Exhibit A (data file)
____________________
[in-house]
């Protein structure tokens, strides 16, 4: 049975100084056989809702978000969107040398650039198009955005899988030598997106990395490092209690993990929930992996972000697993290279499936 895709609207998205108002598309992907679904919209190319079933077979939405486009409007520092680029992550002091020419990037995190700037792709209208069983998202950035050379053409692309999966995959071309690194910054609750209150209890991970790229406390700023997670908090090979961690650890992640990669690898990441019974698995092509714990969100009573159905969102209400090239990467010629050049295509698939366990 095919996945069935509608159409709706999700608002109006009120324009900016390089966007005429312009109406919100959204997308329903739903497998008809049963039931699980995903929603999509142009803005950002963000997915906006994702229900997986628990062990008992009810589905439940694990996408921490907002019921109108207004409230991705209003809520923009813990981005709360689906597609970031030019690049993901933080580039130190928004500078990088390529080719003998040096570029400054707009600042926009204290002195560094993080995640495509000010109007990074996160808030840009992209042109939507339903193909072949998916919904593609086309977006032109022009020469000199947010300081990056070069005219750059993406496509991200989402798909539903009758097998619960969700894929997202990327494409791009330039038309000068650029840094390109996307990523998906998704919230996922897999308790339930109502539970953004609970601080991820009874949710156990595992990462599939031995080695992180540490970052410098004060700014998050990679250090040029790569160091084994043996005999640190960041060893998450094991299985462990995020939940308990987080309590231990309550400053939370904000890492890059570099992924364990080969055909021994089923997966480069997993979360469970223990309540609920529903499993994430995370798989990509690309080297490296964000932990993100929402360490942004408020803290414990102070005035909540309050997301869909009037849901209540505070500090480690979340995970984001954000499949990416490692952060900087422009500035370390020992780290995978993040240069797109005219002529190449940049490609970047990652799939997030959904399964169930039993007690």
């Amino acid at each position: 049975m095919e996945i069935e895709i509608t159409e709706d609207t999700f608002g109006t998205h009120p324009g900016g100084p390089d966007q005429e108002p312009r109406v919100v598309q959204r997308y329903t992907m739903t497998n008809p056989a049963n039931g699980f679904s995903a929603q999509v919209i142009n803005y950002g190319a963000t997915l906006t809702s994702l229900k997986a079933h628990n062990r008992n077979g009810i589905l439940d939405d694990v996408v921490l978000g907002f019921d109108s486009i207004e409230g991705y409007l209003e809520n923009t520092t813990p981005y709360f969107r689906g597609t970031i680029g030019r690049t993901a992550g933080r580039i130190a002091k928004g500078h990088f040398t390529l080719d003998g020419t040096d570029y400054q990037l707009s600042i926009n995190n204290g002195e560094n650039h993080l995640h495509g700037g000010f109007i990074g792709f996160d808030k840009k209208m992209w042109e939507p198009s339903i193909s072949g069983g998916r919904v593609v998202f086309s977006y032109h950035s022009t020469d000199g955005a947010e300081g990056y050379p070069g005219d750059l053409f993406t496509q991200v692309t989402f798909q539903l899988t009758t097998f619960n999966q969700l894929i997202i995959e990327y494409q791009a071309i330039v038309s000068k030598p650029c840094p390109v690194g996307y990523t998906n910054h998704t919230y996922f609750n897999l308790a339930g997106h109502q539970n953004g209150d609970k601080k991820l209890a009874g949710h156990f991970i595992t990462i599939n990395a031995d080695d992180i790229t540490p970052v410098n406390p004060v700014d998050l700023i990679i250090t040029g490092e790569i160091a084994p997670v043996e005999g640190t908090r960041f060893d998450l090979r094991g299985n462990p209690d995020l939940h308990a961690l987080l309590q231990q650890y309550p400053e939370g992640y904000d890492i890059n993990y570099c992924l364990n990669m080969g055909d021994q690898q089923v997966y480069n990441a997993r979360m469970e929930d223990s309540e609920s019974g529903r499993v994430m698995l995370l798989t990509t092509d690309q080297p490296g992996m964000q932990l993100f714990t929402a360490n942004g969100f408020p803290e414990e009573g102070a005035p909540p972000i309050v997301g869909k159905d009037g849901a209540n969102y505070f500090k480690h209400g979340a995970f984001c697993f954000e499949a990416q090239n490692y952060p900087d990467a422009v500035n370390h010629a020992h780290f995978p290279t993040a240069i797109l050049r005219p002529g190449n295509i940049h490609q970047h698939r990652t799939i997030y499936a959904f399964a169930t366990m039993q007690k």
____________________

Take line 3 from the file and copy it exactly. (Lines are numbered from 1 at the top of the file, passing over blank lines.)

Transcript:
């Amino acid at each position: 049975m095919e996945i069935e895709i509608t159409e709706d609207t999700f608002g109006t998205h009120p324009g900016g100084p390089d966007q005429e108002p312009r109406v919100v598309q959204r997308y329903t992907m739903t497998n008809p056989a049963n039931g699980f679904s995903a929603q999509v919209i142009n803005y950002g190319a963000t997915l906006t809702s994702l229900k997986a079933h628990n062990r008992n077979g009810i589905l439940d939405d694990v996408v921490l978000g907002f019921d109108s486009i207004e409230g991705y409007l209003e809520n923009t520092t813990p981005y709360f969107r689906g597609t970031i680029g030019r690049t993901a992550g933080r580039i130190a002091k928004g500078h990088f040398t390529l080719d003998g020419t040096d570029y400054q990037l707009s600042i926009n995190n204290g002195e560094n650039h993080l995640h495509g700037g000010f109007i990074g792709f996160d808030k840009k209208m992209w042109e939507p198009s339903i193909s072949g069983g998916r919904v593609v998202f086309s977006y032109h950035s022009t020469d000199g955005a947010e300081g990056y050379p070069g005219d750059l053409f993406t496509q991200v692309t989402f798909q539903l899988t009758t097998f619960n999966q969700l894929i997202i995959e990327y494409q791009a071309i330039v038309s000068k030598p650029c840094p390109v690194g996307y990523t998906n910054h998704t919230y996922f609750n897999l308790a339930g997106h109502q539970n953004g209150d609970k601080k991820l209890a009874g949710h156990f991970i595992t990462i599939n990395a031995d080695d992180i790229t540490p970052v410098n406390p004060v700014d998050l700023i990679i250090t040029g490092e790569i160091a084994p997670v043996e005999g640190t908090r960041f060893d998450l090979r094991g299985n462990p209690d995020l939940h308990a961690l987080l309590q231990q650890y309550p400053e939370g992640y904000d890492i890059n993990y570099c992924l364990n990669m080969g055909d021994q690898q089923v997966y480069n990441a997993r979360m469970e929930d223990s309540e609920s019974g529903r499993v994430m698995l995370l798989t990509t092509d690309q080297p490296g992996m964000q932990l993100f714990t929402a360490n942004g969100f408020p803290e414990e009573g102070a005035p909540p972000i309050v997301g869909k159905d009037g849901a209540n969102y505070f500090k480690h209400g979340a995970f984001c697993f954000e499949a990416q090239n490692y952060p900087d990467a422009v500035n370390h010629a020992h780290f995978p290279t993040a240069i797109l050049r005219p002529g190449n295509i940049h490609q970047h698939r990652t799939i997030y499936a959904f399964a169930t366990m039993q007690k």